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Indicating that Congress is well within its right to require individuals to secure private health insurance under new federal law, attorneys for the Obama Administration are asking a federal judge to dismiss a suit filed by the Commonwealth of Virginia.
With President Barack Obama completing his signature on health reform law in March, Virginia’s Republican Attorney General, Ken Cuccinelli filed suit in the U.S. District Court for the Eastern District of Virginia. The suit names Kathleen Sebelius, the U.S. Secretary of the Department of Health and Human Services, as the defendant and is o
The powers not delegated to the United States by the Constitution, nor prohibited by it to the States, are reserved to the States respectively, or to the people.
Regarding the individual mandate to secure private insurance, or face a penalty starting in 2014, the federal attorneys said the provision applies only to individuals and not the state government.
“Because Virginia itself neither has sustained a direct or concrete injury, nor is in immediate danger of such an injury, it does not have standing to sue,” the filing states.
Congress estimated that Americans spent $2.5 trillion on health care in 2009 as 45 million Americans are uninsured, mostly because they cannot afford coverage, the filing states. However, these individual still require medical care – to the tune of $43 billion in 2008 – which is passed on to the health care market.
To aid this problem, Congress enacted many initiatives in the Patient Protection and Affordable Care Act, the attorneys claim, including health insurance exchanges, also set for 2014, and the individual mandate.
In concluding its motion to dismiss, lawyers for the Obama Administration say it is outside of the federal court’s purview, but if it did, the individual mandate “falls within Congress’s authority to regulate interstate commerce, as well as power to lay taxes and make expenditures for the general welfare.”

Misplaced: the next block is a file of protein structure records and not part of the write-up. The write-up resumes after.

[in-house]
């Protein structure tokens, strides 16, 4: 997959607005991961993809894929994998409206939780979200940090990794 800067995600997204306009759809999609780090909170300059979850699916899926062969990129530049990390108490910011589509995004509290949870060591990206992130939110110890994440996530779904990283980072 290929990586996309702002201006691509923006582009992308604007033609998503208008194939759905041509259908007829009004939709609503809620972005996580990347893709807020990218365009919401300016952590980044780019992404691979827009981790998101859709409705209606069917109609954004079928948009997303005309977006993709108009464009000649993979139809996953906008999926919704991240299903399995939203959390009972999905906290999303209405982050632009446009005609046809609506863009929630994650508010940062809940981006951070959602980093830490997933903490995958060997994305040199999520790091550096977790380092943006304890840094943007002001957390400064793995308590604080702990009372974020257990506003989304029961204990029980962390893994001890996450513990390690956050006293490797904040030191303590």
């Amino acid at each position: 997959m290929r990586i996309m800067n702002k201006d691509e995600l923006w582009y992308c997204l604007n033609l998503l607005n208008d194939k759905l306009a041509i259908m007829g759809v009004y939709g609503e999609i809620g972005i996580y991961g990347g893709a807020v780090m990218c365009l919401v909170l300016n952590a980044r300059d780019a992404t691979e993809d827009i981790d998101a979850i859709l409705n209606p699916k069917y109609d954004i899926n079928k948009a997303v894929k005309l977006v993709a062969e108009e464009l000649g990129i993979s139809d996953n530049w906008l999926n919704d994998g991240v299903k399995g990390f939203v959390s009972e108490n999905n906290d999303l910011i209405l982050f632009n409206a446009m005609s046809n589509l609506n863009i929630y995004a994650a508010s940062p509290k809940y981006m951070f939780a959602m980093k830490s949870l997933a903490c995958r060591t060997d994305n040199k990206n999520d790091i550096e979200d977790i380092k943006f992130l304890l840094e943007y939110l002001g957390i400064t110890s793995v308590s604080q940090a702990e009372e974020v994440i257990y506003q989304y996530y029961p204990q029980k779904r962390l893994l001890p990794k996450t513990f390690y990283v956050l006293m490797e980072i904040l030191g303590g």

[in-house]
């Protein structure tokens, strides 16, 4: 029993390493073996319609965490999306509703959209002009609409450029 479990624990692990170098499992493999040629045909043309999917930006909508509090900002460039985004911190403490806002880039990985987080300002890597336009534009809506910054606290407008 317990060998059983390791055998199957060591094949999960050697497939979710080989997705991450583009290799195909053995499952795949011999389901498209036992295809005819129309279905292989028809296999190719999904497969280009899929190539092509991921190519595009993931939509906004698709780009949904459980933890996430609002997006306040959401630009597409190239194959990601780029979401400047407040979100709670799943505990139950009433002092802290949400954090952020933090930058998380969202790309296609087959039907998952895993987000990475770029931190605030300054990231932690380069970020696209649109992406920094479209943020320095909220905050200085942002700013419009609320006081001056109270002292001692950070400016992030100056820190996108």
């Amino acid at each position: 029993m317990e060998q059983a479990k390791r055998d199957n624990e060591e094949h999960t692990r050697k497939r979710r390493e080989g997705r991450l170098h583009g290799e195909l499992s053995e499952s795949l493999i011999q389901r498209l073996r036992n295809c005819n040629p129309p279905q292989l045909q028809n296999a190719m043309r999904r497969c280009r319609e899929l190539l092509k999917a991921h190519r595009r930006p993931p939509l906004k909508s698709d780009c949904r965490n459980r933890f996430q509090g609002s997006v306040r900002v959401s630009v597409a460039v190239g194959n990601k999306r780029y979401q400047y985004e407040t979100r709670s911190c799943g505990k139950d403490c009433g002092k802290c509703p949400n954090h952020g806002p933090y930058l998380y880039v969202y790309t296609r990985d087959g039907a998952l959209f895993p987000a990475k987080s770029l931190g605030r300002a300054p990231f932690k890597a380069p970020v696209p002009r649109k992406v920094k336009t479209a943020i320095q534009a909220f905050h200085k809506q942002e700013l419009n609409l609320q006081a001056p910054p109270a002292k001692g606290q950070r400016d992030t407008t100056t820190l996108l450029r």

In a statement to the Washington Post, Cuccinelli defended his suit, indicating that a person who chooses not to purchase health insurance is not engaged in commerce.
Forced participation or commandeering
The Supreme Court rarely declares laws unconstitutional for violating the Tenth Amendment. In the modern era, the Court has only done so where the federal government compels the states to enforce federal statutes.
However, Congress cannot directly compel states to enforce federal regulations.
In 1997, the Court again ruled that the Brady Handgun Violence Prevention Act violated the Tenth Amendment (Printz v. United States, 521 U.S. 898 (1997)). The act required state and local law enforcement officials to conduct background checks on persons attempting to purchase handguns.
The suit names Kathleen Sebelius, the U.S. Secretary of the Department of Health and Human Services, as the defendant
Originally posted by hotpinkurinalmint
reply to post by JacKatMtn
.... but the case law makes it pretty clear that the Health care reform bill fits well within Congress' powers to regulate interstate commerce. ....